Tereza Jarnikova has her first McDonald’s meal when she’s 18 and in need of a warm, dry place.
A CITY PLAN of Hearst, Ontario, is relatively simple: East to West. The town sits on the Transcanadian Highway and asks – are you going East, or West? Do you need diesel, or a trailer hitch? Do you need a coffee, or at least a coffee-like beverage? Do you need a night of sleep in a motel bed? Do you need a hot shower? (That will be ten dollars, please). Do you need a calling card?
Hearst has seen better days, maybe better years. Better planting seasons, to be sure. The lumber market is crashing and has been for a while, and here lumber is a lifeblood. That much can be seen from the log pile two stories high and many hundreds of meters long that stretches along the railroad tracks. (In front of it, surreally, a sign bilingually advocates: “Breastfeed!” “Allaitez!”) There were once plenty of people who lived in Hearst, but in the wake of the decline of lumber, many of them have moved away. The ones who stayed now make a living largely from those just passing by: truckers and treeplanters.
The latter is precisely the capacity in which I find myself standing on the Transcanada. It is May 31st and snowing profusely. Our planting outfit has decreed a day off from work, largely because the ground is too frozen to actually put trees into. The only person I know within a three hundred kilometer radius is standing next to me, also surveying the options on offer in la ville de Hearst, Onterrible. Among them: the hardware store known as Canadian Tire, not one but two pizza places, a thrift store, a derelict laundromat, and a McDonalds.
This particular McDonalds has one of those interchangeable-letters signs outside, which says: Last McDonalds for 500 kilometers. (It refers to the city of Thunder Bay, which is some ways – around 500 kilometers – down the road.) Imagine – an expanse of North America where this is possible! Rather, imagine the mind-reeling progression of events that lead to the point where this question makes sense.
My friend, whom I envy both for the thickness of his flannel and for the beginnings of a beard which shield his babyface from the harsh Northern Ontario elements, turns to me.
“Wanna get a double cheeseburger?”
The question is a loaded one, because the Golden Arches missed me as a kid. The vivid yellow M, so much a part of everyone’s field of vision in North America, had only peripheral significance to me. My parents fundamentally disapproved of it, and over the years, McDonalds became everyone’s scapegoat, coming to symbolize everything that was wrong with the spread of fast food, fast gratification, fast culture.
This is how it came to pass that, at the ripe old age of eighteen, I have never had a McDonald’s double cheeseburger. Normally, I would have been quite content to let this state of affairs continue. As it stands, though, I am extraordinarily hungry, and furthermore it is the last day of May and snowing more heavily than it should by rights snow in civilized countries on the last day of May and my wool socks are wet and the stories about wool insulating even when wet seem to be a myth if not an outright lie and oh God I am further even than normal from any place that could be conceptualized tenuously as home.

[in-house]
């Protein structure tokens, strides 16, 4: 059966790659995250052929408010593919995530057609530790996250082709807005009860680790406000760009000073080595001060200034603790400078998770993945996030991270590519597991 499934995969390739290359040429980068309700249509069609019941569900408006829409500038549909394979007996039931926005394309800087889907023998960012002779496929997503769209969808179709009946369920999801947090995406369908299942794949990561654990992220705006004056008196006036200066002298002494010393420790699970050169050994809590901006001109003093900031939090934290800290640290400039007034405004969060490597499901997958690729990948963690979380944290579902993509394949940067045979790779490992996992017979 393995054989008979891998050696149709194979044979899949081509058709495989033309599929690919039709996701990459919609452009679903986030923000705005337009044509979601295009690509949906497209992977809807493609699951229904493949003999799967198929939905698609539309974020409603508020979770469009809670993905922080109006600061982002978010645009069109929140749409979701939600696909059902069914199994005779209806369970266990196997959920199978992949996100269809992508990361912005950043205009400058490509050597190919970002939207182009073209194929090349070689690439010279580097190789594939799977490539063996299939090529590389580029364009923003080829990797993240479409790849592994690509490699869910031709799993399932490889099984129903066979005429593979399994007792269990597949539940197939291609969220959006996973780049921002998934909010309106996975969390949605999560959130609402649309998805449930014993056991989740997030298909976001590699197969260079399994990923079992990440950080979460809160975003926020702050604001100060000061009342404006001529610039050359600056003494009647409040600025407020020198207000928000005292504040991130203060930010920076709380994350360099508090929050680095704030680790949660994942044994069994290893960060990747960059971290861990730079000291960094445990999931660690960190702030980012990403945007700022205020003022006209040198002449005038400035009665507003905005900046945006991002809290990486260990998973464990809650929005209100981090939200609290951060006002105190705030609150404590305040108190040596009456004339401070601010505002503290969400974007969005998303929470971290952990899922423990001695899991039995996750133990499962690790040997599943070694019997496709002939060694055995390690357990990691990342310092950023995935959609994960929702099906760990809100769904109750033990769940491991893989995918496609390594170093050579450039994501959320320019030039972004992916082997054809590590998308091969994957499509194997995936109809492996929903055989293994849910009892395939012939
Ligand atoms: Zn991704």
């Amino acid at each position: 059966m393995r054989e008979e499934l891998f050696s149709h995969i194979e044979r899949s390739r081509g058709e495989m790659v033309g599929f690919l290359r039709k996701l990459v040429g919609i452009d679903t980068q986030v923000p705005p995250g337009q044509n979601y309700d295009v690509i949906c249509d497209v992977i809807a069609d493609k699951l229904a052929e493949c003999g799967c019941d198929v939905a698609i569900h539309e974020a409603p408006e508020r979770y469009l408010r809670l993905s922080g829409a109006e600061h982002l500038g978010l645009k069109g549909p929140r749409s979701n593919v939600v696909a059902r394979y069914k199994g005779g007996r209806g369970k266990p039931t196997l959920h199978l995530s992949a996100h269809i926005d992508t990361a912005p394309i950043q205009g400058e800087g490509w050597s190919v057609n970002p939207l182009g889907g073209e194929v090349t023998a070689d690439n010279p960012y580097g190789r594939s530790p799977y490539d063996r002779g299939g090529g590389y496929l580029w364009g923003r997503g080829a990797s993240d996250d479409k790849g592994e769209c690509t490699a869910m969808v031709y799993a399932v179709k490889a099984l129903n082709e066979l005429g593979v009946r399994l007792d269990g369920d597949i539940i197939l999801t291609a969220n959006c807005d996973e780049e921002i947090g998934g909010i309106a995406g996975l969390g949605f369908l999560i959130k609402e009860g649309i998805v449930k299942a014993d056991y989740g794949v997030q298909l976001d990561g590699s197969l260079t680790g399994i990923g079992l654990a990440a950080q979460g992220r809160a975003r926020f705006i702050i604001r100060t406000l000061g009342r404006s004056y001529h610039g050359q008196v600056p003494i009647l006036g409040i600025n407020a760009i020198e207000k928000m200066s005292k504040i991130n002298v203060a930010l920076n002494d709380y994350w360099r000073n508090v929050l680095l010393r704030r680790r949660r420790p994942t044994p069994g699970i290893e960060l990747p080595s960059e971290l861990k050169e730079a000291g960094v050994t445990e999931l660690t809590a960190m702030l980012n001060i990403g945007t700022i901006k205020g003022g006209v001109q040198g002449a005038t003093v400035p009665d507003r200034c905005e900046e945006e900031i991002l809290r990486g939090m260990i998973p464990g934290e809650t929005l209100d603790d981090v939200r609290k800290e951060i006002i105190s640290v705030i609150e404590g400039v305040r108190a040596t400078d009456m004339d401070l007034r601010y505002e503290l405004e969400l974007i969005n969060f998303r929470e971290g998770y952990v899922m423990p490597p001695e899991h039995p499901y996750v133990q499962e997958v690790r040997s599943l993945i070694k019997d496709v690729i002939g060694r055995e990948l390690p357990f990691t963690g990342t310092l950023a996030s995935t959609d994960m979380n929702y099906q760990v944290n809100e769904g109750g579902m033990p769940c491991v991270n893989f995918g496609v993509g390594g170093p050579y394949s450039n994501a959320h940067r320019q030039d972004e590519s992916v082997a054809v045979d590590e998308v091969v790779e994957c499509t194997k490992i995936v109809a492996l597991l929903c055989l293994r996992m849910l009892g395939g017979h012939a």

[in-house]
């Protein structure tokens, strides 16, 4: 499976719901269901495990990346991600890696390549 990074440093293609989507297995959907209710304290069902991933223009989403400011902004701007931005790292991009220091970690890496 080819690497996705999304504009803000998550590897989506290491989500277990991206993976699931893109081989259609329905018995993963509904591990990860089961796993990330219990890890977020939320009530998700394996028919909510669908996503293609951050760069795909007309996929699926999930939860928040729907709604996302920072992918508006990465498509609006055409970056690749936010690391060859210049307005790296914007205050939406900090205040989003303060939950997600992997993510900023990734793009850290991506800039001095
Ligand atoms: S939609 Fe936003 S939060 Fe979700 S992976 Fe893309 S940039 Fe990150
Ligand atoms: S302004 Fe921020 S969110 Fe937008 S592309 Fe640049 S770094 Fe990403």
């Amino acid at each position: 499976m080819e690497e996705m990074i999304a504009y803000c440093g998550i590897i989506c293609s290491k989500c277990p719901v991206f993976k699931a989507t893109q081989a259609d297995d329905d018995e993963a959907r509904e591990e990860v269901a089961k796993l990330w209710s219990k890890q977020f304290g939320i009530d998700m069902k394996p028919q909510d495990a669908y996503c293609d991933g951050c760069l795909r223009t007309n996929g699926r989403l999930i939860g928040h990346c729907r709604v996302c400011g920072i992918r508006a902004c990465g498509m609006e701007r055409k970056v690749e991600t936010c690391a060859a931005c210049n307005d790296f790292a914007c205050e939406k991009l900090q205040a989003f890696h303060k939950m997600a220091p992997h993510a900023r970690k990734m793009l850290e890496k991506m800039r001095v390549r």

Sitting down in the standard-issue plastic chairs provides a welcome respite from standing outside in the snow on the Transcanada looking like awkward city kids we are.
We trundle into the restaurant and order two double cheeseburgers. It’s warm inside. We leave soggy gray puddles everywhere we go. Sitting down in the standard-issue plastic chairs provides a welcome respite from standing outside in the snow on the Transcanada looking like awkward city kids we are. My friend pays for my double cheeseburger, the deal being that he’ll pay for it if I actually eat it, and within five minutes this wonder of assembly-line meatprocessery arrives via plastic tray. It’s steaming and seared and less than three dollars.
I bite in and it tastes good, of course. It tastes like fat and salt and comfort and everything millions of years of evolution have taught us to seek in order to survive in the wide harsh world. We sit there saying inane things about Canada and tasting the same “meal” that a businessman in New York might be at that very minute eating on his lunch break, that a kid in Prague might grab on the way home after school, the very same double cheeseburger with pickle and ketchup that people in Dubai and Dallas and Dusseldorf eat. I briefly wonder how the trajectory of my life brought me to this particular McDonalds in this particular forgotten town in this particular set of circumstances, but my friend starts up a debate as to which McDonalds menu item provides the most calories per dollar, and this lasts us the rest of the meal.
Fifteen minutes later, this first-ever cheeseburger is eaten, hands are warmer, socks are wrung out in the bathroom stall, and we head out into the bright white Northern Ontario wind.